As a result, the company could rest assured that it had a dependable partner on side, without having to take the risks associated with outsourcing. Given the small size of the company’s procurement team, its limited IT budget and its inability to fully exploit e-sourcing tools, we have been able to bring numerous benefits. These include experience in the global sourcing of technically advanced products, practical experience and expertise in operational implementation and its own e-sourcing software for systematic, comprehensive tender processes and negotiating.
Because we have an experienced team of procurement managers and business consultants who specialise in procurement, the client could expect rapid results from its co-sourcing partner. Our e-sourcing software provided outstanding support for the strategic procurement process.
This made it easier for the procurement function to link up with decentralised procurement units and specialist functions and access full specification data and information about potential new markets and suppliers.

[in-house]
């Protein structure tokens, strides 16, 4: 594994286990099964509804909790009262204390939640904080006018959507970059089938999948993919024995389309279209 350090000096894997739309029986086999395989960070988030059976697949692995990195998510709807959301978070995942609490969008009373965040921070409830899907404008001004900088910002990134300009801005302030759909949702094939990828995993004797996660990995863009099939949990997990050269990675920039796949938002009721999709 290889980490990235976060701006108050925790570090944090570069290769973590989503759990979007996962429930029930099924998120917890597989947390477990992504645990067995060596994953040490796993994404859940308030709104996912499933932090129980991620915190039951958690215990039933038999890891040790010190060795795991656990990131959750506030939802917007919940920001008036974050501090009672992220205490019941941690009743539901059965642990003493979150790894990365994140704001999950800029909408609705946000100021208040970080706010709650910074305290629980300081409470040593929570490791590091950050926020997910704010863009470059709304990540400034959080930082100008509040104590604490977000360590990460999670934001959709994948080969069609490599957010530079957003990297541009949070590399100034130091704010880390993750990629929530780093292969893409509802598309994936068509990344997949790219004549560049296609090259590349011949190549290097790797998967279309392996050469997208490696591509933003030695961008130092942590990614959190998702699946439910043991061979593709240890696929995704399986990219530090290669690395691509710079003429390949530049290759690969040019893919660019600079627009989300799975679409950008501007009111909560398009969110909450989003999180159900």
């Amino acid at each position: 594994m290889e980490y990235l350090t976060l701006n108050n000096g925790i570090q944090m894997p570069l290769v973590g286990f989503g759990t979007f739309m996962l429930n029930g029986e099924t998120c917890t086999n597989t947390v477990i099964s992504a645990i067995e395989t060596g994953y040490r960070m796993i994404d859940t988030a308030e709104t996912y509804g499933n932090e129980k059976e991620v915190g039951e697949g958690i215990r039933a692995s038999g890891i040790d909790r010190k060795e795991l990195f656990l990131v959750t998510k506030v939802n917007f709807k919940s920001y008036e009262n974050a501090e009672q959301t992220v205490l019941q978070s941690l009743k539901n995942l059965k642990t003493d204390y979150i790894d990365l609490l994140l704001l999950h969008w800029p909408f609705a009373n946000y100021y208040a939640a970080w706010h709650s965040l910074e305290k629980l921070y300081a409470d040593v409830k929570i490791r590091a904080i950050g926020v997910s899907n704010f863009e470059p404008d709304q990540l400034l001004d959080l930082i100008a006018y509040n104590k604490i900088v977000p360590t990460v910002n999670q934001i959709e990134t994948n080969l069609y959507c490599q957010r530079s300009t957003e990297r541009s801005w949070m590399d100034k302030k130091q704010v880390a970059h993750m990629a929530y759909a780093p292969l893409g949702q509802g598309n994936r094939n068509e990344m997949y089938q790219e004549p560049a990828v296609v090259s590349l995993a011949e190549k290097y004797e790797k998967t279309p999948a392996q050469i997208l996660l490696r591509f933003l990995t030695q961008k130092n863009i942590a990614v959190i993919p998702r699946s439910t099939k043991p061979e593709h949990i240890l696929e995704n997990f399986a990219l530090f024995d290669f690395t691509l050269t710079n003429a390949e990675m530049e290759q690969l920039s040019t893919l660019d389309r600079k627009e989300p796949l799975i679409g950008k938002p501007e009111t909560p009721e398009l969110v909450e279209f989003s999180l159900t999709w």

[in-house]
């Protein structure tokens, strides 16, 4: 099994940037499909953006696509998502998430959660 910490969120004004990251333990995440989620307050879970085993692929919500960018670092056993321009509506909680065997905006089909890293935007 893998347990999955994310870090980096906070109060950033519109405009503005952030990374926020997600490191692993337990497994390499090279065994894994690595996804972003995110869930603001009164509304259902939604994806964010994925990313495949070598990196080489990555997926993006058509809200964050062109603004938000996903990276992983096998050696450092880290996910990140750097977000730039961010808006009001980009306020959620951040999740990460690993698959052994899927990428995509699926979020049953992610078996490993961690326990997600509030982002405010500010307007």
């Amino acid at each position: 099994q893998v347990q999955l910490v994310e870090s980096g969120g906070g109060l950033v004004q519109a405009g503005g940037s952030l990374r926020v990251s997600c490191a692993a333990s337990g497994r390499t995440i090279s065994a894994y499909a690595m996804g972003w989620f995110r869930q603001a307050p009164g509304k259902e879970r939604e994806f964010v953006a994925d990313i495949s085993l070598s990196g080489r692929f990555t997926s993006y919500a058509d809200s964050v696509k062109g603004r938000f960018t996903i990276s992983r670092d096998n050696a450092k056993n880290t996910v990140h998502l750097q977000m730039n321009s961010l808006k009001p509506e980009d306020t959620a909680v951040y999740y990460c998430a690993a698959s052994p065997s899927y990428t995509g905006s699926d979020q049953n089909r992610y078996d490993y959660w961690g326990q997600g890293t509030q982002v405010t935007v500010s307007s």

The collaboration in a co-sourcing team ensures that new competencies are retained and developed within the company, even once a project carried out with an external partner has been completed. Unlike classic consulting, where the emphasis is on using in-house resources to make easy gains, the model rolled out involved training the procurement team to be adept at utilising all relevant tools. This approach ensures they are also able to handle complex tasks in the future.